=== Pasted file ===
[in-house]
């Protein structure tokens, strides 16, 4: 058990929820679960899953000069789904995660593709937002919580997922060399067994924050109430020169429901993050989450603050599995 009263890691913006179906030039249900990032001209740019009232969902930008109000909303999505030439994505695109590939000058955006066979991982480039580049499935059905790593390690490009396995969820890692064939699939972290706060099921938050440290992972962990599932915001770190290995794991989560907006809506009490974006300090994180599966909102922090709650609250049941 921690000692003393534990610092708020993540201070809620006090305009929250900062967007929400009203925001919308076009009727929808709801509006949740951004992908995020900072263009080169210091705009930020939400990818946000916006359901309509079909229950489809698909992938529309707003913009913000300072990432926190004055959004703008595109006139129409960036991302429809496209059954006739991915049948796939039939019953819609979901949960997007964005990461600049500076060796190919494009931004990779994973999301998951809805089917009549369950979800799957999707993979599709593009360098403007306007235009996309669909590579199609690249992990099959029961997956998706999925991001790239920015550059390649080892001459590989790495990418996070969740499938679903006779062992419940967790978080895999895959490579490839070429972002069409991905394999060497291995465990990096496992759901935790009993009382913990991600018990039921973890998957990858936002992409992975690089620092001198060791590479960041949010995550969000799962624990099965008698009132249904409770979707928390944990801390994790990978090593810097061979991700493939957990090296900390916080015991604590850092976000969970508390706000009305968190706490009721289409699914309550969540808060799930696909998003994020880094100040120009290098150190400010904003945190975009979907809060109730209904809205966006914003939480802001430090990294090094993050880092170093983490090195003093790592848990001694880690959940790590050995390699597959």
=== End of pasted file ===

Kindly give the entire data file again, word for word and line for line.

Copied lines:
[in-house]
């Protein structure tokens, strides 16, 4: 058990929820679960899953000069789904995660593709937002919580997922060399067994924050109430020169429901993050989450603050599995 009263890691913006179906030039249900990032001209740019009232969902930008109000909303999505030439994505695109590939000058955006066979991982480039580049499935059905790593390690490009396995969820890692064939699939972290706060099921938050440290992972962990599932915001770190290995794991989560907006809506009490974006300090994180599966909102922090709650609250049941 921690000692003393534990610092708020993540201070809620006090305009929250900062967007929400009203925001919308076009009727929808709801509006949740951004992908995020900072263009080169210091705009930020939400990818946000916006359901309509079909229950489809698909992938529309707003913009913000300072990432926190004055959004703008595109006139129409960036991302429809496209059954006739991915049948796939039939019953819609979901949960997007964005990461600049500076060796190919494009931004990779994973999301998951809805089917009549369950979800799957999707993979599709593009360098403007306007235009996309669909590579199609690249992990099959029961997956998706999925991001790239920015550059390649080892001459590989790495990418996070969740499938679903006779062992419940967790978080895999895959490579490839070429972002069409991905394999060497291995465990990096496992759901935790009993009382913990991600018990039921973890998957990858936002992409992975690089620092001198060791590479960041949010995550969000799962624990099965008698009132249904409770979707928390944990801390994790990978090593810097061979991700493939957990090296900390916080015991604590850092976000969970508390706000009305968190706490009721289409699914309550969540808060799930696909998003994020880094100040120009290098150190400010904003945190975009979907809060109730209904809205966006914003939480802001430090990294090094993050880092170093983490090195003093790592848990001694880690959940790590050995390699597959």